Magnum-size plastic worms (10 or 11 inches) and jigs consistently produce victories during night tournaments. Berkley Power Worms in darker hues, such as black, blue fleck, June bug and red shad work well, along with a brown or black 3/8-ounce jig with a rattle and some type of plastic trailer (craw or double-tail grub) in a bluegill color. Cast the worms beyond the brush pile and slowly crawl the lure through the limbs to trigger a strike.
During windy nights, slow-rolling a spinnerbait along main lake chunk rock banks also produces summertime bass on the lower end of the lake. Try a 3/8- or ½-ounce model with a silver willowleaf blade and a black twin-tail plastic trailer for the best results.
Main channel brush piles on the lake’s lower end also yield good stringers of bass during the daytime for any anglers with enough persistence to withstand the constant barrage of large wakes. The fish will be holding tight on the brush or the bottom, so slowly work a Texas-rigged 8- to 10-inch plastic worm over the rocks and through the wood cover.
The upper Osage offers tournament anglers a break from the daytime pleasure boaters. The main channel of this section provides the most consistent summertime action since bass stay cooler and have more oxygen created by water flowing from Truman Dam. Key areas to try in this riverine section include points, islands and docks on the flats. Lay-downs and shallow brush piles are also prime targets to try for summer bass.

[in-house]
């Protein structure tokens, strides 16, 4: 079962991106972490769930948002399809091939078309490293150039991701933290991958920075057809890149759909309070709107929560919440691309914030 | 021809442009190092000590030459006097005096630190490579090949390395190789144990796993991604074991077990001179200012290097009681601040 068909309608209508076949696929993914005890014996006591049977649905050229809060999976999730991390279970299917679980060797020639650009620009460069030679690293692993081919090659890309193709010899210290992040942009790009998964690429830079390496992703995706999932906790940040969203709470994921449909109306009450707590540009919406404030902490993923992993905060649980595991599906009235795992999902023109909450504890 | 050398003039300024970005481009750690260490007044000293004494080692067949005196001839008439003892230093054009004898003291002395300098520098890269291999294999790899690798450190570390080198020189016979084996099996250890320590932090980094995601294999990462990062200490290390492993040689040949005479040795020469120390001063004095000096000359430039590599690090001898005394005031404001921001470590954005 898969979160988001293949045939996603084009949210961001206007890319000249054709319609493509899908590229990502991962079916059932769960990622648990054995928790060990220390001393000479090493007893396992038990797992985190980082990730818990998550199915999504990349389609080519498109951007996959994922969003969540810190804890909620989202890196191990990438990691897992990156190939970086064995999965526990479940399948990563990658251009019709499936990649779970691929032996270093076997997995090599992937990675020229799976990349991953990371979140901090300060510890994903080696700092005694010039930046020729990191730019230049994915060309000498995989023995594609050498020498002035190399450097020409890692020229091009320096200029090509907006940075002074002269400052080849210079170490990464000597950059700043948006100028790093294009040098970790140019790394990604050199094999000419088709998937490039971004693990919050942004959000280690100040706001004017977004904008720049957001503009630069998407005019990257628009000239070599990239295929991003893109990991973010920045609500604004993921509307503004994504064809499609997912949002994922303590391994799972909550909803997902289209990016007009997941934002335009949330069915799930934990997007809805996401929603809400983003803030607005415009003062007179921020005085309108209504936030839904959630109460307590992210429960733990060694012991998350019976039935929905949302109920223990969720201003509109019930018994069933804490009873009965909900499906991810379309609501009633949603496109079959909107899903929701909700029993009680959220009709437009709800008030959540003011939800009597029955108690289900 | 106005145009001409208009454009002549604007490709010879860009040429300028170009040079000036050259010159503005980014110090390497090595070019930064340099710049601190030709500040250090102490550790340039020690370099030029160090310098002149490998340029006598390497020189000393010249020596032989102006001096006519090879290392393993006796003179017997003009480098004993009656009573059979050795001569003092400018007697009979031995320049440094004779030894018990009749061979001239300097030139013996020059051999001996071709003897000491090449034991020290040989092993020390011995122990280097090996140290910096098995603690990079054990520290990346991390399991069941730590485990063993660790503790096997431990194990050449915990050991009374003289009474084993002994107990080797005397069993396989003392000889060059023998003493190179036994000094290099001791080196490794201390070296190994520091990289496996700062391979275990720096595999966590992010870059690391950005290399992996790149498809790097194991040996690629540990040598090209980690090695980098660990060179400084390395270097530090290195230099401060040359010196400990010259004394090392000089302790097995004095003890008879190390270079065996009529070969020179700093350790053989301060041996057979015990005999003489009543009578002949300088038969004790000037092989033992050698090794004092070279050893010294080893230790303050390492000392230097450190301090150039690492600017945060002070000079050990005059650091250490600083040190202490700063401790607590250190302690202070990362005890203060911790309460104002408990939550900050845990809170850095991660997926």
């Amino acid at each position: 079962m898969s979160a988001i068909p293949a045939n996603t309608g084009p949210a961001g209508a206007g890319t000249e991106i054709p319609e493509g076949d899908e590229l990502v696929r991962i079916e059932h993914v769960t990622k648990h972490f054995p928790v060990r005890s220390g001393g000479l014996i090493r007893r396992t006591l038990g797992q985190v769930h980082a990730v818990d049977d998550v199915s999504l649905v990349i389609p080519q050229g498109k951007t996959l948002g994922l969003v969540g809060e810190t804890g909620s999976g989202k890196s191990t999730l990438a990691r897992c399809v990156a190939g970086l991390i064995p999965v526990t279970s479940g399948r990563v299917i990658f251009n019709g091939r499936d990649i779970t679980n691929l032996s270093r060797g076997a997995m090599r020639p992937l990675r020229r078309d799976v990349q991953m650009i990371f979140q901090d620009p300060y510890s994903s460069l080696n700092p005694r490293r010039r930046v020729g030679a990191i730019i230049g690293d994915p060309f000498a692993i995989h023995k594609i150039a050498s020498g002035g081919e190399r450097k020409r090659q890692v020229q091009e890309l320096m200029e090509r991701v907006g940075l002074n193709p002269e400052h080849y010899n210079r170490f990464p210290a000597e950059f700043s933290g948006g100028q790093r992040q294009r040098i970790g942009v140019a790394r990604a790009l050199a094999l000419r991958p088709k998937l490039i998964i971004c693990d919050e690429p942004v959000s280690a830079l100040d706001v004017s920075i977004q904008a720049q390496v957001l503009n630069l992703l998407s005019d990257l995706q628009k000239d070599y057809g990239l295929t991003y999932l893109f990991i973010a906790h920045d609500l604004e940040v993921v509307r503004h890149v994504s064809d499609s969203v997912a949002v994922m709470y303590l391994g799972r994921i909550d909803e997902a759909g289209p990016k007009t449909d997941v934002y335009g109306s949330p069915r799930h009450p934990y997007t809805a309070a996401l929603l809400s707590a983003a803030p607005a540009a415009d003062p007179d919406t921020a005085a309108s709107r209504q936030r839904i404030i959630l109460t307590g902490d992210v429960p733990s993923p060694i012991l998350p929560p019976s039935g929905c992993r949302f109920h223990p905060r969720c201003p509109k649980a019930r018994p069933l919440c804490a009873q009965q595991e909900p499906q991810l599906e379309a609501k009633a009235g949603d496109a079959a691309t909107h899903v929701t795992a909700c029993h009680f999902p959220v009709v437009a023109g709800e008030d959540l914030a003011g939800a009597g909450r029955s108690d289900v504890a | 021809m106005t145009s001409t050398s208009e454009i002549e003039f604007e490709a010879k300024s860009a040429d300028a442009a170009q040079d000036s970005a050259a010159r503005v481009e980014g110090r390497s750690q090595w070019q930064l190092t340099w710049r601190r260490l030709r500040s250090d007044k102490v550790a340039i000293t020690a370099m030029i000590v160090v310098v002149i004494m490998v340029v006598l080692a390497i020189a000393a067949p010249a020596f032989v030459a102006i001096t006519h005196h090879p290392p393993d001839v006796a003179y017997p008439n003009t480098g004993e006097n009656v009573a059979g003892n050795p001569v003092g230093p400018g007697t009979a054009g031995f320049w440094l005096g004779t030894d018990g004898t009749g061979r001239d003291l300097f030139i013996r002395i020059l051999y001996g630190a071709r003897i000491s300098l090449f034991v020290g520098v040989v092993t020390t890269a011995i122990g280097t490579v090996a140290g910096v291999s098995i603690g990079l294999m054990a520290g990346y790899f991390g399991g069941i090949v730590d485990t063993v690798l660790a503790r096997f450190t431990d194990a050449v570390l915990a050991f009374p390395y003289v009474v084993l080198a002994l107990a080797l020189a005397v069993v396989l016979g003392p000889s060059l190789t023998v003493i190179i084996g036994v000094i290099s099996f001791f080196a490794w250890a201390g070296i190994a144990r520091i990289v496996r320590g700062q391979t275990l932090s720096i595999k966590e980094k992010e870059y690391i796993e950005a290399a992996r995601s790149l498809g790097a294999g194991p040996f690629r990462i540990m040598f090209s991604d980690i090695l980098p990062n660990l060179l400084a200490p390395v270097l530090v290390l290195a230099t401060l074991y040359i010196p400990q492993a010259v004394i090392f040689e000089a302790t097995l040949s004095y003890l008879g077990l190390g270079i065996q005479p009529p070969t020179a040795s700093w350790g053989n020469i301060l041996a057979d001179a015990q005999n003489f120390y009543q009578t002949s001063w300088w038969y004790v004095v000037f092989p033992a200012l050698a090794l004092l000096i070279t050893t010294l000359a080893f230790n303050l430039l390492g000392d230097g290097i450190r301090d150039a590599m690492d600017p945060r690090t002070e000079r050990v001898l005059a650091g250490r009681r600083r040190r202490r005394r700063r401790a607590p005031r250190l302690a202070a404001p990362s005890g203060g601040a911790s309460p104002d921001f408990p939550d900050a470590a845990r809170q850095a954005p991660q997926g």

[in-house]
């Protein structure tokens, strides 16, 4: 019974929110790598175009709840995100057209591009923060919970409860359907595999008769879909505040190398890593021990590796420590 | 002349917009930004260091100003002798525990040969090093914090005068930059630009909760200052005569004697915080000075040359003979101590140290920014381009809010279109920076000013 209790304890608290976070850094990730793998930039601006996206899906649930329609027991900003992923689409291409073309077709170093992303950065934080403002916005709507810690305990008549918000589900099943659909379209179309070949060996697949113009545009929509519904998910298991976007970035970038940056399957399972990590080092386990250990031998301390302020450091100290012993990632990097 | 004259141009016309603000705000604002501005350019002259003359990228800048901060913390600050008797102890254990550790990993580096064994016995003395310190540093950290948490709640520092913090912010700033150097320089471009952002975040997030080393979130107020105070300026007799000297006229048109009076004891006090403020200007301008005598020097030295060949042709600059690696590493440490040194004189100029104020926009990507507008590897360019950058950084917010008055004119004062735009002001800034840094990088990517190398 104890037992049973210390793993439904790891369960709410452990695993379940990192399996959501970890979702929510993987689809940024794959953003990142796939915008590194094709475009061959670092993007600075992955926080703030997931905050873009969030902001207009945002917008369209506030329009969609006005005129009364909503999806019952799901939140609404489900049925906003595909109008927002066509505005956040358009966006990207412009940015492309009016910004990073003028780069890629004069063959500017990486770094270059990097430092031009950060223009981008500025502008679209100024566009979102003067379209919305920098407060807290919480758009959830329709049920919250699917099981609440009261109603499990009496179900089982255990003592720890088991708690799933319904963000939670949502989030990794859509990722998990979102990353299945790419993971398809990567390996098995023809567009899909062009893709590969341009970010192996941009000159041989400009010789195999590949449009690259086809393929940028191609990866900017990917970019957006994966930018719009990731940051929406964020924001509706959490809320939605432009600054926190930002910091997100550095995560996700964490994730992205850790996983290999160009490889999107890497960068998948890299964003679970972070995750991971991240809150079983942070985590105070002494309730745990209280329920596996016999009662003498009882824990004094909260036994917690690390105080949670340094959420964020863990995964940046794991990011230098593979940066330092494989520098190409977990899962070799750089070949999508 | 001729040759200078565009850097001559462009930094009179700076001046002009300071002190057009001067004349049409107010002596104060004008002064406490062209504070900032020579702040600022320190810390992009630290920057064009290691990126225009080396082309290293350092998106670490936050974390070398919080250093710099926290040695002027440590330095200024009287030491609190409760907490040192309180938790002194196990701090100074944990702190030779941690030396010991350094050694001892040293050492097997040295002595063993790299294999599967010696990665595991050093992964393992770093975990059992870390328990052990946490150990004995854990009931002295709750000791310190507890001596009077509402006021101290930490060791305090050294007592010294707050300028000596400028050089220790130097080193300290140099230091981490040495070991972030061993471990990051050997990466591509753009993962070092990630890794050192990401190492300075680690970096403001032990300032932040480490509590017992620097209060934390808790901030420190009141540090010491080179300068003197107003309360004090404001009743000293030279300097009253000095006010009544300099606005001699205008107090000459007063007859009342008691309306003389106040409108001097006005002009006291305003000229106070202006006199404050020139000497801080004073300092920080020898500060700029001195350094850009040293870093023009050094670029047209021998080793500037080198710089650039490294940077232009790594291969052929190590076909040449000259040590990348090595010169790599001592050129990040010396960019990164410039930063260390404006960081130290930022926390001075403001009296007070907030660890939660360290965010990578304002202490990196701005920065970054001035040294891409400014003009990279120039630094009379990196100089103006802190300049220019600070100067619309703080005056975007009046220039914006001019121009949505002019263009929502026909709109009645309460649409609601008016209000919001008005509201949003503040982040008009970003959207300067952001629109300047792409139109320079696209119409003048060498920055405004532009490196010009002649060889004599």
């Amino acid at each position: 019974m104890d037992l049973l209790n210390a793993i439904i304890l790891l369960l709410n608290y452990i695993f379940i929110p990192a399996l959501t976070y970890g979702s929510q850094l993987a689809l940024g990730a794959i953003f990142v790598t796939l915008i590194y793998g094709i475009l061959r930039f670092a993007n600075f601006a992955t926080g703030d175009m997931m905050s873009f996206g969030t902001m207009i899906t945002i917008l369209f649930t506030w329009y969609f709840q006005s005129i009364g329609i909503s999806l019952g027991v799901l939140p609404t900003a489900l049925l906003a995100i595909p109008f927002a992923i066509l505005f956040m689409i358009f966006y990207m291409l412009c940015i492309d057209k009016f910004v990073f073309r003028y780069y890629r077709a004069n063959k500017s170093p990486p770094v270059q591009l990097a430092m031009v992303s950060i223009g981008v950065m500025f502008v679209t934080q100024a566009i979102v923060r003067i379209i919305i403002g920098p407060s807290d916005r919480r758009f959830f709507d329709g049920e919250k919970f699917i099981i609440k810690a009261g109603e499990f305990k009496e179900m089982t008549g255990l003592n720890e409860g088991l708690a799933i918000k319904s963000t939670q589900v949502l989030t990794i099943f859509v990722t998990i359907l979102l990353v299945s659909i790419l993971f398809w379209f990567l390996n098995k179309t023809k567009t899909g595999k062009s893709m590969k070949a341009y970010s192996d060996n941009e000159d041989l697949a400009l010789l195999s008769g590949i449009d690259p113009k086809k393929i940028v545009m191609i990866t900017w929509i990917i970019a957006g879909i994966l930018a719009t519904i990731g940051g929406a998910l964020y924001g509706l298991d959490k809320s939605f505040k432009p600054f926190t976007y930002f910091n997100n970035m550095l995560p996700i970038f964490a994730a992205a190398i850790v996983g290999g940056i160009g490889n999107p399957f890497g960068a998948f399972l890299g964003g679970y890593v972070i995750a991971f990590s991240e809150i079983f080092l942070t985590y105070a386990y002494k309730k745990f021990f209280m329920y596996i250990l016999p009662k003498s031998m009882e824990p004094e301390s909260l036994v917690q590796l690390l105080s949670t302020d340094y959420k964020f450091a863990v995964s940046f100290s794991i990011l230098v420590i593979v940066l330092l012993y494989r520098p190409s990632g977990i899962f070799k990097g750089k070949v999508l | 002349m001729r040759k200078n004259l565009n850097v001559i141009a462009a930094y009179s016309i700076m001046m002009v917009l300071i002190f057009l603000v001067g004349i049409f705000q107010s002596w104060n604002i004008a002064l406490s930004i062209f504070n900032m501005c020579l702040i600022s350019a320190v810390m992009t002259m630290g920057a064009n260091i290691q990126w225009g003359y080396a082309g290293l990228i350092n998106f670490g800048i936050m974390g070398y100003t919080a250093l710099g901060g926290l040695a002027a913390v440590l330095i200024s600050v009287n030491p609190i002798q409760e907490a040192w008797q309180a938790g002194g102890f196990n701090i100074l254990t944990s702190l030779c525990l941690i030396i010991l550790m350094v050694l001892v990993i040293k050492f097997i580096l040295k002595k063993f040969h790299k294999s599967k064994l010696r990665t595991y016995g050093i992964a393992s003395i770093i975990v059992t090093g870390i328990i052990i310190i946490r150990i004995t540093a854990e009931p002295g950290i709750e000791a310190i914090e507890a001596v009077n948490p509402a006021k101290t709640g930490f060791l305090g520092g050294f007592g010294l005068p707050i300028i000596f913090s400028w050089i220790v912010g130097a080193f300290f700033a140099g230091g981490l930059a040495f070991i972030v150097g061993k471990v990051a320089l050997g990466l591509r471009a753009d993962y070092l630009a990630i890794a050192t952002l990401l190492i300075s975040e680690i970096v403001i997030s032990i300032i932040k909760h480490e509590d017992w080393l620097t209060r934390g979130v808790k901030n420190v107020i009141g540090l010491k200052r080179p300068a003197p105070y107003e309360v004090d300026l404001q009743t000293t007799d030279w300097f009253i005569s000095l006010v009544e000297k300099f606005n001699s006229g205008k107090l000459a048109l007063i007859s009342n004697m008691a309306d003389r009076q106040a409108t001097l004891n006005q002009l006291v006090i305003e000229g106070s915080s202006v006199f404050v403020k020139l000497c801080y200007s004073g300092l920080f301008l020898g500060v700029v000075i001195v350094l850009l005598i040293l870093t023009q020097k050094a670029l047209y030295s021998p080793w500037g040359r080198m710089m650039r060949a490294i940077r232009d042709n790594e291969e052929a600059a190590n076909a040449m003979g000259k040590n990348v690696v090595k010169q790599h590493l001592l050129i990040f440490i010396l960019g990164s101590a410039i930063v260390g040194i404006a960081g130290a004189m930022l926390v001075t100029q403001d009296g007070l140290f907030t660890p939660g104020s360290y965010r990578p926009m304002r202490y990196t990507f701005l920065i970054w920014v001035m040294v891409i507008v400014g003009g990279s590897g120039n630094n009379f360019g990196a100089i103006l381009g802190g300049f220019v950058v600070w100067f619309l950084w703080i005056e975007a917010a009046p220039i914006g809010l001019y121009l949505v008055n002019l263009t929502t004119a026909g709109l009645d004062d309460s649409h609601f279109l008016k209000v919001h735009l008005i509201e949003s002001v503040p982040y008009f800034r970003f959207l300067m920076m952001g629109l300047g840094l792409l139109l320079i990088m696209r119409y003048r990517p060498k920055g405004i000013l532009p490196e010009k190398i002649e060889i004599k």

When the current flows, throw a ½-ounce spinnerbait with large blades or flip a red shad 6-inch worm to the docks and other shallow cover. On calm, sunny days, pitching a 10-inch Berkley Power Worm deep into the wells of shallow main lake docks usually produces the biggest bass.
The upper Osage continues to generate the best daytime action in early autumn. Major creeks in the upper end, such as Proctor, Big and Little Buffalo, Rainy, Turkey and Brush, start to turn on in September. The water starts to cool down quicker in this section of the lake and bass become active in various spots, including the shallow weeds in the coves, along points and flats near the main river or creek channels and laydowns on the main channel.
Flipping 8- to 11-inch ring worms (motor oil, pumpkinseed or fire n’ ice hues) into the shallow weeds produces keepers throughout early fall. The big flats in the creeks are excellent spots to catch quality fish on 3/8- to ½-ounce buzz baits.
The main lake points remain productive throughout September. Bass remain 10 to 14 feet deep and can be taken on magnum-size plastic worms or black-and-blue or brown-and-black jigs with number 11 pork frogs or plastic craws.